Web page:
21st Mar 2014 - 19th Apr 2014
Pitzhanger Manor, Walpole Park, London W5 5EQ
Fergus Heron, Helen Cammock, Martin Newth & Matthew Smith
This exhibition features the work of University of Brighton lecturer Fergus Heron and brings together work that explores how the English landscape might be depicted through photography, moving image and sculpture.
The works draw upon ideas of place and identity to consider histories, images and myths that have shaped the land and the way it is imagined today. The title of the exhibition makes multiple references: to a place where something real or imaginary happened or might occur; a landscape or attractive view of nature; a stage setting or act in a play or film.
Heron’s landscape photographs of commonly encountered England involve layered time and visibility. Charles Church Houses is an ongoing series picturing contemporary homes and their immediate environments in the county of Surrey. These domestic landscapes form versions of history where private property displays public social values. Common, Heron’s accompanying series, depicts an extensive nature reserve and recreational resource with a military history that is also used as a film location.
17 Hastings Avenue is the scene of Helen Cammock’s performance to camera and her mother’s home. With the backdrop of an English suburban landscape and framed by the window, Cammock is seen struggling to sing the hymn Jerusalem. The work reflects the artist’s ambivalence to William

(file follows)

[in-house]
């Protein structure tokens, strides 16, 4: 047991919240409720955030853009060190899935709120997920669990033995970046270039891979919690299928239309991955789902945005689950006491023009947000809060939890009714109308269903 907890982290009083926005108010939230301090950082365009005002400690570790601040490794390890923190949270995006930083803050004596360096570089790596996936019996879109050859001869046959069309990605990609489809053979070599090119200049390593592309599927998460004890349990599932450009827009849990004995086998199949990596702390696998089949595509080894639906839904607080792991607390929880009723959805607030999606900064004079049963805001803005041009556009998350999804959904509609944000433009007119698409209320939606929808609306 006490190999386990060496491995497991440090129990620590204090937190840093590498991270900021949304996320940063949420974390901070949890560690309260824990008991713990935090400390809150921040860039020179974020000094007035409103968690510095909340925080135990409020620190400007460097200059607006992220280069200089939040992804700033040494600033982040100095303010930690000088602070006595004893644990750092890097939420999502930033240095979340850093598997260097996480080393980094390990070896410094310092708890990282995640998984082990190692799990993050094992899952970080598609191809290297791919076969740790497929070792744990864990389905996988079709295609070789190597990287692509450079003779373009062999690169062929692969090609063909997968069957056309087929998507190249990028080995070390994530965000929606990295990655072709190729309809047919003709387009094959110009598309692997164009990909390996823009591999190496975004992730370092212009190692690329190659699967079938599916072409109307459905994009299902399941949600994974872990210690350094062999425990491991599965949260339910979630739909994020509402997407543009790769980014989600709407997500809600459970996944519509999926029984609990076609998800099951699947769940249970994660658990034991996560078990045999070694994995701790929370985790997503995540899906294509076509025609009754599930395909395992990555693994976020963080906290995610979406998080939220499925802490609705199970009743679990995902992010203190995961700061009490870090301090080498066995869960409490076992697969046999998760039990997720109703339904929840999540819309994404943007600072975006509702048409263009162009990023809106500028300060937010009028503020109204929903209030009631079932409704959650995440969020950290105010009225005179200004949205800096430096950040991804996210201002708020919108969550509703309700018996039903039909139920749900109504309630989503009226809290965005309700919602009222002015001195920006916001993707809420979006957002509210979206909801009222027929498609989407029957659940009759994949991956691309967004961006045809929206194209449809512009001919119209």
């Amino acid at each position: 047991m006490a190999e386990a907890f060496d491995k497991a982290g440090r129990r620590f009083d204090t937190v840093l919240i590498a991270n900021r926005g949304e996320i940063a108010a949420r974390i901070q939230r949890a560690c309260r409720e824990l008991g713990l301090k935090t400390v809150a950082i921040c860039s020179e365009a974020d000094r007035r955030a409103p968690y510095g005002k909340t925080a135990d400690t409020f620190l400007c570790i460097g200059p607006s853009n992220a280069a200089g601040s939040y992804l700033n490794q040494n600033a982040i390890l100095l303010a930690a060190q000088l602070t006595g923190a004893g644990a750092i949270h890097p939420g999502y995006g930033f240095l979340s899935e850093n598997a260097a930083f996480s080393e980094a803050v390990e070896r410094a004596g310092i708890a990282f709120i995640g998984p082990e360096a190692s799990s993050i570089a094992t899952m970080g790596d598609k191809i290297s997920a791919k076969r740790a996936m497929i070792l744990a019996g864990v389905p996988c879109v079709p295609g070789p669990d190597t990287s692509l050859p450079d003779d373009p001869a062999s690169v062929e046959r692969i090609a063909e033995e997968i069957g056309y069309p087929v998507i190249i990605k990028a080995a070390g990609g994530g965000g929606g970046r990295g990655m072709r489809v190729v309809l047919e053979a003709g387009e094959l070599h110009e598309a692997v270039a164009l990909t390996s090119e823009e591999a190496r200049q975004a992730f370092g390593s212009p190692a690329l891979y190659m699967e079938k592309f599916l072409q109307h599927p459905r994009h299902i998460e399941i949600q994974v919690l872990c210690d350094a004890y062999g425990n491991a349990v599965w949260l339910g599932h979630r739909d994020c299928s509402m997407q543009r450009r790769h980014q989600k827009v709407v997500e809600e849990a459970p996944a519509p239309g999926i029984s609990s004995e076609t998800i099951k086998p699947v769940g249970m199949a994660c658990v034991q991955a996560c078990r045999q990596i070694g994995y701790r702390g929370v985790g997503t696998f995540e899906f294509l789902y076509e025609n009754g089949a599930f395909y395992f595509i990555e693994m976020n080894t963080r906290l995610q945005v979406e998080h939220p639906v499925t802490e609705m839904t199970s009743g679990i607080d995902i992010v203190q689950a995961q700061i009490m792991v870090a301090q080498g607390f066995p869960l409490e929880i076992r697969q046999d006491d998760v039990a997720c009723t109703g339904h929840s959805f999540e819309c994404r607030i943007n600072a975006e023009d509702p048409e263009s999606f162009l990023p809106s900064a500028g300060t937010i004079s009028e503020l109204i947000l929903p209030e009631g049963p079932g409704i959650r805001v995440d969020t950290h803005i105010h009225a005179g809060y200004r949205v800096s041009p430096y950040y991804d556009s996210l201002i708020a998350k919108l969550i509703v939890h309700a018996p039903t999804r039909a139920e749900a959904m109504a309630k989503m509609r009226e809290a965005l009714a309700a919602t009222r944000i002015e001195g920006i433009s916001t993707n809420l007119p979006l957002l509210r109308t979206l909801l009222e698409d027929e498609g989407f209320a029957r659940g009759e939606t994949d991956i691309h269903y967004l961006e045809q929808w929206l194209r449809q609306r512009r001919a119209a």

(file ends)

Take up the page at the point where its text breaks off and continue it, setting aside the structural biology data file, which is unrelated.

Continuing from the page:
Blake’s poem, subsequently, Hubert Parry’s anthem for England. The piece explores the complexities of Cammock’s experiences of being both British and of dual heritage.
Sentinel - The Thames at Dartford is one of a series of large-scale unique photographic works that Martin Newth has made by transforming Second World War pillboxes (small defensive bunkers) into giant cameras. By installing spectacle lenses in the position intended for the sights of a gun, images are projected directly onto photographic paper which is pinned inside the darkened chambers. The blood-red negative images show the views that the pillboxes have surveyed for the past 80 years and draw connections between the history of war, architecture and the landscape.
Mathew Smith’s sculptural works are scaled down models of lakes from the Lake District national park, filled with water, fish and aquatic plants. Ennerdale Water, Crummock Water and Buttermere have been reduced in size to resemble garden ponds, but have been carefully constructed to depict the intricate edges of the real lakes describing all their inlets and promontories. In combining the domesticated, cultivated nature of the garden with massive large-scale land formations created over thousands of years, these pieces represent the domestication and consumption of nature through tourism in such places as the Lake District.
Opening hours: Tues-Fri: 1pm-5pm